As you may have heard the CFPB issued recent guidance on overdraft programs. There are
some important takeaways that should be discussed with your team and implemented as soon
What are surprise fees:
- Overdrafts where the customer had sufficient funds in the account when executing the
transaction even if the customer lacks enough funds when the transaction is cleared.
- Overdrafts due to how bank orders transactions for processing.
- Overdrafts occurring from a mobile banking app or ATM, which show an account balance
that exceeds the balance that can be transacted.
- Consumer charges for depositing a check that bounces because the sender did not have
enough funds in the account.
Surprise Overdraft Fees
An overdraft fee can become a surprise fee when the customer doesn’t reasonably expect
their actions to incur an overdraft fee. When financial institutions charge overdraft fees,
sometimes as much as $36, they may be breaking the law.
Example: The customer had sufficient funds in the account when executed the traction but
then lacks funds when the transaction is cleared. A bank displays (could be at ATM or
mobile banking) that a customer has sufficient available funds to complete a debit card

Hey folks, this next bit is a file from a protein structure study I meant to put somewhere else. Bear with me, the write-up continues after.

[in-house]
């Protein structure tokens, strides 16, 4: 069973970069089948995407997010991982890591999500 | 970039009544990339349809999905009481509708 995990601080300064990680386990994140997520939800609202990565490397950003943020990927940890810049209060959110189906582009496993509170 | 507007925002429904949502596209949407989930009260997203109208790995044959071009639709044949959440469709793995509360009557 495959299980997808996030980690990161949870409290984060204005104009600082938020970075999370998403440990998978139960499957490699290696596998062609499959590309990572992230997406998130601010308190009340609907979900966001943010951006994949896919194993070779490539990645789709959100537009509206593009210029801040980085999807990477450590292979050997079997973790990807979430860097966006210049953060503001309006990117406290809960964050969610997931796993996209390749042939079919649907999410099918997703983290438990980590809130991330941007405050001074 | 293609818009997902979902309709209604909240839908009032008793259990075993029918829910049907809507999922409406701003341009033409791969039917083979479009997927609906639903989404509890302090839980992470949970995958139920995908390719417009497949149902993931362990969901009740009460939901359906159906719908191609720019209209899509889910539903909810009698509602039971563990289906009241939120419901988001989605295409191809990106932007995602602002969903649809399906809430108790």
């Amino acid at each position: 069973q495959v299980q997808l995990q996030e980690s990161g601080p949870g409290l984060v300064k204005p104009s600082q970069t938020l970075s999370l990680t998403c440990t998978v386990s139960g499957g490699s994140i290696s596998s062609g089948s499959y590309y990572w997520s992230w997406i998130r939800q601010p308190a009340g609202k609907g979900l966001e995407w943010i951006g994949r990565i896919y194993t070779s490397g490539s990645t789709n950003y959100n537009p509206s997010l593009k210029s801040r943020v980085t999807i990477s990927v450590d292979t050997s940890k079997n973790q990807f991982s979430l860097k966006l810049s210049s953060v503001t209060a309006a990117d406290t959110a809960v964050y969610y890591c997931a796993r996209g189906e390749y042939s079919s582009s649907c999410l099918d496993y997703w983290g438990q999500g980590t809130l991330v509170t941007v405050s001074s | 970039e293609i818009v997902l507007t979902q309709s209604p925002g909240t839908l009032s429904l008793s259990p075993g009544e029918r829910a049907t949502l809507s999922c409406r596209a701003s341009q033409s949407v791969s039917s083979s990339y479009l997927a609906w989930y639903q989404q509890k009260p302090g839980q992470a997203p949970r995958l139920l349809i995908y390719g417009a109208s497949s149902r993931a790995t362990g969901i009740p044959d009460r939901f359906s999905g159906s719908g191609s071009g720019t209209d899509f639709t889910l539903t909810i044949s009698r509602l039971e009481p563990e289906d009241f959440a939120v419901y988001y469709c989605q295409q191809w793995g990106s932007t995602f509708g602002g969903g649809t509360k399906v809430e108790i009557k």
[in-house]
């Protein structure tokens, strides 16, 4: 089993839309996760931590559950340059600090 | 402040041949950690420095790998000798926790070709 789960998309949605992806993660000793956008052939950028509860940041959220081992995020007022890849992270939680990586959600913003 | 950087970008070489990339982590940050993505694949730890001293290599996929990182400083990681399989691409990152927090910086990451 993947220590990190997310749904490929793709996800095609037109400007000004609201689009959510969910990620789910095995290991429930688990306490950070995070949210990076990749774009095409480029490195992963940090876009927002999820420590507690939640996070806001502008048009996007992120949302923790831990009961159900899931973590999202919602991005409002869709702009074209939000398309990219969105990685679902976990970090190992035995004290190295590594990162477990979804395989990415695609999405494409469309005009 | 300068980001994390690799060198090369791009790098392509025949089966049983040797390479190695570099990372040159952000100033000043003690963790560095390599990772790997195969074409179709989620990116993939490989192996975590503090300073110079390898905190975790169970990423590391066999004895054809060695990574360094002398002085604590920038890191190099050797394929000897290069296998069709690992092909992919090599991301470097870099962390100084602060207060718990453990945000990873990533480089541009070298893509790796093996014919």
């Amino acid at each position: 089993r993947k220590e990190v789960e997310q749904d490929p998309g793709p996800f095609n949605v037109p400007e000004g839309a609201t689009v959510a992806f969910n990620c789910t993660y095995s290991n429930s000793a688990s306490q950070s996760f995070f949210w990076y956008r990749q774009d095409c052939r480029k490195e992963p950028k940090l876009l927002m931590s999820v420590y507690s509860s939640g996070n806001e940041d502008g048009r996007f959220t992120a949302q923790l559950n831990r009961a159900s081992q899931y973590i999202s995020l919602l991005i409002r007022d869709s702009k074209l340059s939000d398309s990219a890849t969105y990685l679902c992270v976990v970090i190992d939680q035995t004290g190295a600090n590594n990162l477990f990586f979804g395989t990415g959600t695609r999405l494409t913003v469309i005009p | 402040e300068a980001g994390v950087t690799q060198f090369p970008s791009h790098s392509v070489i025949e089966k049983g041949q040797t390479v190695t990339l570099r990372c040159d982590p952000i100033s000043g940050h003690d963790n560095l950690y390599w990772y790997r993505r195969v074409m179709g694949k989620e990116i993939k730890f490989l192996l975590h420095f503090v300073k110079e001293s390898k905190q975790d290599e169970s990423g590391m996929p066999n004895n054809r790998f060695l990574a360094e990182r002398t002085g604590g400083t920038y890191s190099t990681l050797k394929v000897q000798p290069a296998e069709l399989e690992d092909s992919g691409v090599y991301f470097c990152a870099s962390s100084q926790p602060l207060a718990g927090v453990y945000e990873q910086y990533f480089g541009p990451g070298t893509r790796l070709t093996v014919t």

purchase at the time of the transaction, but the consumer is later charged an overdraft fee.
For instance, after the bank allows one debit card transaction when there is sufficient money
in the account, it nonetheless charges a fee on that transaction later because of intervening
What to do: Update policies and procedures to implement the new guidance.
Surprise Depositor Fees
When a consumer deposits a check that bounces, banks sometimes charge a fee to the
depositor (usually $10 to $19). However, the depositor has no idea or control over whether
the check will clear, and sometimes, that person is the victim of check fraud.
Example: Customer tries to deposit a check, but the check originator does not have enough
money available in their account. Charging a fee to the depositor penalizes the person who
could not anticipate the check would bounce, while doing nothing to deter the originator
from writing bad checks.
Charging these depositor fees, regardless of circumstances, likely violates the Consumer Financial Protection Act.
What to do: Employ more tailored fee policies that charge depositor fees only in situations
where a depositor could have avoided the fee, such as when a depositor repeatedly deposits
bad checks from the same originator.